Nigeria’s Facebook Marketplace, Ghanaian $790k funding, Kenya’s lending woes

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Good day,

Múyìwá Mátùlúkò here

Today we are discussing

  • Activation of Facebook Marketplace in Nigeria
  • Agrocenta’s $790k pre-Series A round
  • Chronic digital debtors in Kenya

Facebook Marketplace finally in Nigeria

Image by Julian Hacker from Pixabay

Facebook has announced the rollout of Facebook Marketplace in Nigeria. Facebook Marketplace is a tool that enables Facebook users buy and sell anything within their immediate community. 

Nigeria will be the 4th African country – after South Africa, Ethiopia and Kenya – to get Marketplace since it launched in 2016.

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It did not get off to a great start; in 2016, some early adopters used Facebook Marketplace to peddle guns, sex and illegal drugs. But Facebook has since added community standards and policies which include age and old-timer filters, among other security and safety measures. 

But Facebook Marketplace is no silver bullet for Nigeria’s eCommerce challenge. You can think of it as a Jiji or OLX – essentially a classifieds marketplace – with a dash of community elements.

Buyer and sellers are still 100% responsible for verification, their security, safety and privacy; Facebook doesn’t even handle payments. So much for the community effect. 

Pro Tip: 5 red flags you’re about to get scammed on OLX any online marketplace. I wrote this almost 7 years ago (cringing at my closing dad joke) and it’s still valid, even for Facebook Marketplace.

Agrocenta raises $790k pre-series A

Source: Agrocenta.com

Ghanaian agritech startup, Agrocenta has raised $790,000 pre-series A funding, with participation from the Shell Foundation, FCDO, AV Ventures and Rabo Foundation.

Founded in 2015, Agrocenta operates a mobile merchanting platform that provides market information, storage and delivery solutions to smallholder farmers in Ghana.

According to co-founders Francis Obirikorang and Michael Ocansey, their flagship app, CropChain which enables trade between smallholder farmers and consumers, has rapidly grown from 3,000 to 48,000 registered farmers. The startup also provides credit and insurance facilities for smallholder farmers via its LendIt app.

I find myself more interested in LendIt because while agriculture makes up about 18% of sub-Saharan Africa’s GDP, lending to stakeholders represents only 1% (World Bank, 2018).

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Over the past 6 years, many startups have sprung up all over Africa in a bid to close this gap. Names like Apollo Agriculture in Kenya and Farmcrowdy in Nigeria come to mind.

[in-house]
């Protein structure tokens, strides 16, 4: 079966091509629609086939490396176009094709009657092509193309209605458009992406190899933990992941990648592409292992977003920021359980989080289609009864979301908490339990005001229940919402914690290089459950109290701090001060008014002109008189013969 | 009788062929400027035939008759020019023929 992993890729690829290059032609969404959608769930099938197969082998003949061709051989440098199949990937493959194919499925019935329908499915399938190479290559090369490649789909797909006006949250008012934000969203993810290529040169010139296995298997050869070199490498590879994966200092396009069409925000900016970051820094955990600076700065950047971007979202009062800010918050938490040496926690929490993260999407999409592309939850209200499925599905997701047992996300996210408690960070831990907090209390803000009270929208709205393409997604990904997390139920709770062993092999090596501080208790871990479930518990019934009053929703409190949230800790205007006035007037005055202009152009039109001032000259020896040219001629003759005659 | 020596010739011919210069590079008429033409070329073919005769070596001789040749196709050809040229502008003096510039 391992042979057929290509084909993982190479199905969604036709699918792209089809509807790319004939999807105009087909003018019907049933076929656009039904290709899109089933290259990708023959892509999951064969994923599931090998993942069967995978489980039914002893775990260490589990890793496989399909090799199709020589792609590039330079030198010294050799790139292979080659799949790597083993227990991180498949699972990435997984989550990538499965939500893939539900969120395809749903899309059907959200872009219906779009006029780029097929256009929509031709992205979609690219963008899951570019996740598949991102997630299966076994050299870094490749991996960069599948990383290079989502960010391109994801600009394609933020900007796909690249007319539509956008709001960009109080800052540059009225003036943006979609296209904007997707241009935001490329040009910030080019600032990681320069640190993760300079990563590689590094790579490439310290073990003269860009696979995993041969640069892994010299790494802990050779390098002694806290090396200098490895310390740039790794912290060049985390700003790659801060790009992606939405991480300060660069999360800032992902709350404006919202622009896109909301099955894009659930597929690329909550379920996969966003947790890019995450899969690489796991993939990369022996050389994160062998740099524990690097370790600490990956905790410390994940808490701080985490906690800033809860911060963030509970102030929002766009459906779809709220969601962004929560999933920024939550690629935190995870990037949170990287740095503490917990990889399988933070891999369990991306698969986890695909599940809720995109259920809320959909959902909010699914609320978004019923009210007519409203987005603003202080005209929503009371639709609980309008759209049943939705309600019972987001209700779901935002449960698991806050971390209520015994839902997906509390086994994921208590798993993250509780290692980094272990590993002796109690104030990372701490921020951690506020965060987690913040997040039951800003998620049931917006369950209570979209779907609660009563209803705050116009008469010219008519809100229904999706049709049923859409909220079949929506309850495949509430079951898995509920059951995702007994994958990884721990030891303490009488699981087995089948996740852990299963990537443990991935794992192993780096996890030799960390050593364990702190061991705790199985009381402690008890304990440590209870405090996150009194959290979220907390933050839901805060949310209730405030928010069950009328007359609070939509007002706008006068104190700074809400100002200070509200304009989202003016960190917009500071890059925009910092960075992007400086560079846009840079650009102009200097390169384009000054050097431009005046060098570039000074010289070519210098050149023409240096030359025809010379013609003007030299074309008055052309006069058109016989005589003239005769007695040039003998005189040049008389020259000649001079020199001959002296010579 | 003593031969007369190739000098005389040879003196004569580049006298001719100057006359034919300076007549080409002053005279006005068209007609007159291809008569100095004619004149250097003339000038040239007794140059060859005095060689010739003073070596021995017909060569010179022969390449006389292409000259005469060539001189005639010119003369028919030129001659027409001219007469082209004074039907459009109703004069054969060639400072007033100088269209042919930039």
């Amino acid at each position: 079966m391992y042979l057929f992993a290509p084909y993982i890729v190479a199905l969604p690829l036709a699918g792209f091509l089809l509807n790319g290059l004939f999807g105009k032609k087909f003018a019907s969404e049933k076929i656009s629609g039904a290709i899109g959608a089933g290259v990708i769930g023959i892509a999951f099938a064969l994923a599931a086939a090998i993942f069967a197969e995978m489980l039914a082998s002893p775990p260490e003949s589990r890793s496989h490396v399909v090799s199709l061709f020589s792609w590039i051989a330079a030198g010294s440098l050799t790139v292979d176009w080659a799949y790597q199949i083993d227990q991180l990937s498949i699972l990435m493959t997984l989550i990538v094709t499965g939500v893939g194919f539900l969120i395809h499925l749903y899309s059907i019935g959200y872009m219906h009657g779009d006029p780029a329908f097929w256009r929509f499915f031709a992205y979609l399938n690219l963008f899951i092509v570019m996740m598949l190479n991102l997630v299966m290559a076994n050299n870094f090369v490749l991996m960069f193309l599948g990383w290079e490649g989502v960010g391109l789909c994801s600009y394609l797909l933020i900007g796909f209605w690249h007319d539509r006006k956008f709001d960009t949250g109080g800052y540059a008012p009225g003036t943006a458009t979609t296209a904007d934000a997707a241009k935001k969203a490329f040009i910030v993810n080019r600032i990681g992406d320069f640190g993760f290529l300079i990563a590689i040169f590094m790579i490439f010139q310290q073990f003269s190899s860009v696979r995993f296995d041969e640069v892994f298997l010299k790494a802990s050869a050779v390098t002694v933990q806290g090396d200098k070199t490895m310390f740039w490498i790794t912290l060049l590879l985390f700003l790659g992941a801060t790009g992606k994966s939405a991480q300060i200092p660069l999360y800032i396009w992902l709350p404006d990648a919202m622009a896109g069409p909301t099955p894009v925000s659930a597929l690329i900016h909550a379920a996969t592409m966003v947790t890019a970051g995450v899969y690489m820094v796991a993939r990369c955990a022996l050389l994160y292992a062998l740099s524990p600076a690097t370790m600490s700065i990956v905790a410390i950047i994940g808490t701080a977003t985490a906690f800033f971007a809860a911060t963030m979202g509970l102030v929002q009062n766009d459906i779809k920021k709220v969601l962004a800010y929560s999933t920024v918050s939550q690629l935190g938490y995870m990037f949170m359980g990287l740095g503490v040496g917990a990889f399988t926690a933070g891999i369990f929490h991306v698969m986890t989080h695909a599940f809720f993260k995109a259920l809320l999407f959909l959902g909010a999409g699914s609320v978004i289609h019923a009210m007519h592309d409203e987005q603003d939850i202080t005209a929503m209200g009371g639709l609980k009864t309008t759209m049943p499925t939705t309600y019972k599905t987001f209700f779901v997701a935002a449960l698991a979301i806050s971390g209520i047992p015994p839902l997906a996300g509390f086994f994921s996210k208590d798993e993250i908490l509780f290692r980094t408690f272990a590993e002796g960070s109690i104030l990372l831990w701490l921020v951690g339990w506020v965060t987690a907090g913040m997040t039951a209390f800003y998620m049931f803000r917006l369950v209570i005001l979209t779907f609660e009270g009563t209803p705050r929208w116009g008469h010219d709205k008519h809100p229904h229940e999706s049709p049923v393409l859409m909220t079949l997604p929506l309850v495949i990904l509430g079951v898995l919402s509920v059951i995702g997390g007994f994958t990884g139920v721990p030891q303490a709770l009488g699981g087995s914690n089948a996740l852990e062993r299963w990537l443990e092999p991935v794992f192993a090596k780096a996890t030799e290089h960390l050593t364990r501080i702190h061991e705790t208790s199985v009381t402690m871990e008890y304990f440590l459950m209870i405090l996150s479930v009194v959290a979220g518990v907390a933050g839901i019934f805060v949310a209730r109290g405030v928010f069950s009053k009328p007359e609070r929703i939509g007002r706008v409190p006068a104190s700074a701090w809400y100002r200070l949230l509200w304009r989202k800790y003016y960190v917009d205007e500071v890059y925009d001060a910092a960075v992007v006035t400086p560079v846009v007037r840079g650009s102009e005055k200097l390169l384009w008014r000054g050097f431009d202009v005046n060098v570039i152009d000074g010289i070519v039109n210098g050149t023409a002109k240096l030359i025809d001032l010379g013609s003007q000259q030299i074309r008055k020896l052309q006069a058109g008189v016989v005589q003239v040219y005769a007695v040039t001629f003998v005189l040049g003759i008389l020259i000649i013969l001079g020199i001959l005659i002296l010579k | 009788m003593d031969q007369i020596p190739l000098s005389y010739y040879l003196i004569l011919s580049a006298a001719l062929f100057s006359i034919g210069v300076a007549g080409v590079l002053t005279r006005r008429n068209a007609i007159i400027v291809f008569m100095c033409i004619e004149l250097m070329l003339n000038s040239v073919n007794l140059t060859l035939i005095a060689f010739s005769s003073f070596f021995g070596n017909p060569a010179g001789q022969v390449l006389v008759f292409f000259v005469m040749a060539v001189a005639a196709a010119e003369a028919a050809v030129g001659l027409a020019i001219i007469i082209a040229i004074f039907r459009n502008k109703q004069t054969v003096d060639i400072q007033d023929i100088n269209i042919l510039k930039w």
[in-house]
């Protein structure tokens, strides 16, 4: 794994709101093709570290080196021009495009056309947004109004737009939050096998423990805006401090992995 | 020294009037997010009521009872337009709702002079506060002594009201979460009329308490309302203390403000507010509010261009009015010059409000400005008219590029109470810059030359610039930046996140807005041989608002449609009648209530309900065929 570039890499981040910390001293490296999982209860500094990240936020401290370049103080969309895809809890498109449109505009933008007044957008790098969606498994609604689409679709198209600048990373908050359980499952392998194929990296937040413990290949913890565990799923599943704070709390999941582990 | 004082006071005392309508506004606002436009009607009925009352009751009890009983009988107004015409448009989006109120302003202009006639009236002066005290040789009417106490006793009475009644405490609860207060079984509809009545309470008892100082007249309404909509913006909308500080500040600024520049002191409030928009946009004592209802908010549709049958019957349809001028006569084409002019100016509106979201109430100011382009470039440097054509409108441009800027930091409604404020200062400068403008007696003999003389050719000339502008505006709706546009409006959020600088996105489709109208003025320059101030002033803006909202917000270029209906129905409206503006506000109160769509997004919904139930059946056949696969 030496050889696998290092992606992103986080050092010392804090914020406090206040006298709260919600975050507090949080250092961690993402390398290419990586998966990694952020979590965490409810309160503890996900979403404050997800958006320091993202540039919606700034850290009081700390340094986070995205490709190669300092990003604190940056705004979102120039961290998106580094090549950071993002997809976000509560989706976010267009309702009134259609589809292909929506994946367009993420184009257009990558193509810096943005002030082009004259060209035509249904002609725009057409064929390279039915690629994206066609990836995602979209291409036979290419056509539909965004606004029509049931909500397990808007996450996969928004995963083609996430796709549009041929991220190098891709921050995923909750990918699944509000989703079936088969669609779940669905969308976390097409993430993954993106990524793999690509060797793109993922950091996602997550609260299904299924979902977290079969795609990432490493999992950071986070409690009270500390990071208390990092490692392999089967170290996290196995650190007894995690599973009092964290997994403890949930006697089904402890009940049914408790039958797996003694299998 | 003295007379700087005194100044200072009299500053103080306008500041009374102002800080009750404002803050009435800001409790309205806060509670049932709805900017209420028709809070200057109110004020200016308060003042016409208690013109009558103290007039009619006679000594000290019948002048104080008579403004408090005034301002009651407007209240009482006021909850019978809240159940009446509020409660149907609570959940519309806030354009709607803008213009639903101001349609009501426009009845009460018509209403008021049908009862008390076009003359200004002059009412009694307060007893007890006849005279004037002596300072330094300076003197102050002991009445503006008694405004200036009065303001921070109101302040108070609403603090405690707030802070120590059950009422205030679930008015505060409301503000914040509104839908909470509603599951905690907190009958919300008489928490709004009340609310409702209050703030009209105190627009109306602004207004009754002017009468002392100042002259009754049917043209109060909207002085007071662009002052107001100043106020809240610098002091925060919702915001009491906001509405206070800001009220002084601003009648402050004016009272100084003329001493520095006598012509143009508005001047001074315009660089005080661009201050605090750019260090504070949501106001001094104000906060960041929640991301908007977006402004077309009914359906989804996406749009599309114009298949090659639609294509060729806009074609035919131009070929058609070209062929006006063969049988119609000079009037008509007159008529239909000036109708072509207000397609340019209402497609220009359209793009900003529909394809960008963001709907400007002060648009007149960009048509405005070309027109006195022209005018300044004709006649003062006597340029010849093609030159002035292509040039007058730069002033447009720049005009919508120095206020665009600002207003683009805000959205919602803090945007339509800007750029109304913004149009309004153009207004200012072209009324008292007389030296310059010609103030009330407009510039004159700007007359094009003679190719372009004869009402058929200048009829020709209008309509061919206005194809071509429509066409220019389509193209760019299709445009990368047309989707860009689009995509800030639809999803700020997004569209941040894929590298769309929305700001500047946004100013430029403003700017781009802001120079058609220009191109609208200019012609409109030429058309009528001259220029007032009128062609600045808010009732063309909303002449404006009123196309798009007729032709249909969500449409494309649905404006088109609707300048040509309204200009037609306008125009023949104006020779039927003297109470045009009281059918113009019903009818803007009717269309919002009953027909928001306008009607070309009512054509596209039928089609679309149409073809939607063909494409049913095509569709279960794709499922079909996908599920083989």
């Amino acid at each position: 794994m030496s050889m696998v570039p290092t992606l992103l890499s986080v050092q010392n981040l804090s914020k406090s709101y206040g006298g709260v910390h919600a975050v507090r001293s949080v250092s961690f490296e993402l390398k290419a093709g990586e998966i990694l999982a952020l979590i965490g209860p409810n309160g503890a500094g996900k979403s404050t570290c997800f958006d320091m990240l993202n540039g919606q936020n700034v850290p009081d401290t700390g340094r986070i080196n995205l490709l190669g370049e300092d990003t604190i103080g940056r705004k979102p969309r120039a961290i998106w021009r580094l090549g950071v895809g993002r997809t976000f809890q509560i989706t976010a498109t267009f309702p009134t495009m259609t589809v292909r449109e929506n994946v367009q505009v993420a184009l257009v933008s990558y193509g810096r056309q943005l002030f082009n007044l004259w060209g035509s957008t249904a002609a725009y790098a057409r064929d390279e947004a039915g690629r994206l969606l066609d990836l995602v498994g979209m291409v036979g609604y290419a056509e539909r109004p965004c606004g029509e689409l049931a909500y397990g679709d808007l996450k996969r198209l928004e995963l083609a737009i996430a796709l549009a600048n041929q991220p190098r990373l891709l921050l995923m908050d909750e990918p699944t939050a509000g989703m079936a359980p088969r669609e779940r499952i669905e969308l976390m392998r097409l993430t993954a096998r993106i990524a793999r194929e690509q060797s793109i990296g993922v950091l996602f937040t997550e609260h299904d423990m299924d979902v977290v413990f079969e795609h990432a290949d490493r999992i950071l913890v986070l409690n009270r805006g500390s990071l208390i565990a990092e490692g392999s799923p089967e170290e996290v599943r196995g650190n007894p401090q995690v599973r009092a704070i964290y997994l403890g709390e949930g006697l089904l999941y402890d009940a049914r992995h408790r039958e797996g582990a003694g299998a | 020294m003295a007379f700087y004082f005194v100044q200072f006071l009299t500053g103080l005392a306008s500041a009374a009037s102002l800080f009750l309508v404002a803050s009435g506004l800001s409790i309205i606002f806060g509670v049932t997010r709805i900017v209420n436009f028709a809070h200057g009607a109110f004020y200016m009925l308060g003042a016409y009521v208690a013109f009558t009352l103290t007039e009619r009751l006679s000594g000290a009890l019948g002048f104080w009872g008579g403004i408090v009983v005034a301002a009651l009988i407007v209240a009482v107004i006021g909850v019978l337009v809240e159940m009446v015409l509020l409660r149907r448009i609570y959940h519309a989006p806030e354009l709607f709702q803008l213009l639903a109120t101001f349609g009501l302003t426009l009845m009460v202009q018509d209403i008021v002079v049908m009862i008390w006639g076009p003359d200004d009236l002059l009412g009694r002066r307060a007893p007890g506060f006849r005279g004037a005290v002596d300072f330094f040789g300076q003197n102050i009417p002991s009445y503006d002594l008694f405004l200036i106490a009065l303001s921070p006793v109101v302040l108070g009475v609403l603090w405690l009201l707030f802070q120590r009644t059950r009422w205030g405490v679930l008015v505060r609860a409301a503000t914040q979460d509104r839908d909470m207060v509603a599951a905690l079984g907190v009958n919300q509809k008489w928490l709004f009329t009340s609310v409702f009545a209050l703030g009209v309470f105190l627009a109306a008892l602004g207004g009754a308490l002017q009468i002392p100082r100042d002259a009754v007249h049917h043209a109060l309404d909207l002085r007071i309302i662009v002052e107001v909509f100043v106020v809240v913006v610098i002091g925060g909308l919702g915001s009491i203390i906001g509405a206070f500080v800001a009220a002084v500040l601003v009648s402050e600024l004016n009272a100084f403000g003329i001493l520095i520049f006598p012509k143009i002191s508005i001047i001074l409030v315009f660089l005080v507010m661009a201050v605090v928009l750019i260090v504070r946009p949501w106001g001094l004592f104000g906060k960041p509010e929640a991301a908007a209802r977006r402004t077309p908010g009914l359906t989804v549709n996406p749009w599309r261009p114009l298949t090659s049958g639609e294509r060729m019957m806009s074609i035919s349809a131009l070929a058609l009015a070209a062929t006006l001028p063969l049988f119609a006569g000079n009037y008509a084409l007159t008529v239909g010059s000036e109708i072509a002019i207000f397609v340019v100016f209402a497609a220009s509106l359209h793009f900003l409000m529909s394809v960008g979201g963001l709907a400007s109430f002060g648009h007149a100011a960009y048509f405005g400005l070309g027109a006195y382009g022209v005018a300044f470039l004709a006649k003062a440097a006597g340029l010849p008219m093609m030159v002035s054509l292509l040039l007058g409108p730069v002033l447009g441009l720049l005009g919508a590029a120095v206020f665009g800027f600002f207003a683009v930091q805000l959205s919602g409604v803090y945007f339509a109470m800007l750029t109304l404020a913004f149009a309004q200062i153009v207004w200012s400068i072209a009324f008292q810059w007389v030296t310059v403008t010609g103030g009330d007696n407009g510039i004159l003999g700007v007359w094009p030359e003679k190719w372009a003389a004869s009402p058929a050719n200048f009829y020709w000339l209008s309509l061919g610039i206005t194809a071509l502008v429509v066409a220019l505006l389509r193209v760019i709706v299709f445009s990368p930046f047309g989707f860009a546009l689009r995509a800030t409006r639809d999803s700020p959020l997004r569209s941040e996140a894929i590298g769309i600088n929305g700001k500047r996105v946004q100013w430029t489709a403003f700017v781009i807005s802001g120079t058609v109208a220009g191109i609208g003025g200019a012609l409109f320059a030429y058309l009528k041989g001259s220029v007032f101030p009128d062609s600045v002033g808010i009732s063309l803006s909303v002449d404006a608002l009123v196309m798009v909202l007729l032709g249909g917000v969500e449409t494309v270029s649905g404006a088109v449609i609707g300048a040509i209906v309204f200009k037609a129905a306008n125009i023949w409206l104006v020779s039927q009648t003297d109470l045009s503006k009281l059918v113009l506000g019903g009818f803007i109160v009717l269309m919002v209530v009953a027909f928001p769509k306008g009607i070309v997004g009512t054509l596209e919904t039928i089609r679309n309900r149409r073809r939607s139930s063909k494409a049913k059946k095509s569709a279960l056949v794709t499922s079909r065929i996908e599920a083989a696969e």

You see, one of the biggest hurdles to lending for smallholder farmers is a lack of accurate credit profiles. This is further impeded by the remoteness of these farmers, which makes gathering relevant data capital-intensive. 

So, for the immediate future, Agrocenta will focus the new capital injection towards doubling down on its flagship offering.

“The demand for agricultural raw materials from off-takers in the brewery, manufacturing and consumer sector is increasing exponentially because of the easing of the COVID-19 restrictions that were put in place by the government of Ghana, hence this capital injection will help to secure purchases at fair and transparent prices from smallholders — a much-needed lifeline for many who are at the proverbial bottom of the pyramid,” said the founders in an official statement.

Kenya: Online loan defaulters peak at 14 million

Photo Credit: Sum_of_Marc Flickr via Compfight cc

WeeTracker reports that between August 2020 and January 2021, the number of non-performing digital loans in Kenya rose by 45% to 14,035,718.

Quick context. At the peak of the pandemic in April last year, the Central Bank of Kenya (CBK) issued a 6-month ban on Credit Reference Bureau (CRB) listings, essentially preventing many digital lenders from blacklisting defaulting borrowers.

The move was primarily aimed at cushioning the economic effects of the government-imposed lockdown. But it was also necessary to mitigate complaints from the public about the misuse of credit information and other predatory practices akin to Nigeria.

But it appears to have backfired. The ban encouraged more Kenyans to take multiple loans, at an unprecedented rate, from multiple platforms without the fear of being blacklisted. And now, over 14 millions Kenyans are in debt and have been blacklisted, even after an additional 90-day grace period that followed the lifting of the ban.

Non-performing loans – i.e. loan defaults above 90 days – and related fraud are a continent-wide problem in the digital lending space. Last year alone, two different Nigerian startups – Voyance and The Blacklist – launched to tackle the problem. 

However, for the sake of fairness, many digital lenders employ extremely predatory methods to stay viable. You should read  “X-raying the emerging culture of digital predatory lending in Nigeria“.

My weekend read/watch

  • Why Nigerian legaltech, insurtech startups are not automating estate planning yet. Read.
  • Silicon Valley: History’s Greatest ‘Ponzi Scheme’ (Mini Documentary). Watch.
  • The Fatal Flaw of The DTC Playbook & The Search for Internet Diamonds. Read.
  • Keep in mind: Register for the Digital Currency Summit with this link.

Have a great day!

Múyìwá Mátùlúkò for Techpoint Africa.


Nigerian startups raised $120.6m in 2020, with fintechs getting a bulk of the share. Find out more when you download the report.


On March 25, 2021, Techpoint Africa will be hosting the brightest minds in decentralised finance/crypto at the Digital Currency Summit tagged “Building the money of the future” Click here for more details, registration and sponsorship. Location: Fourpoint by Sheraton, V.I. Lagos.


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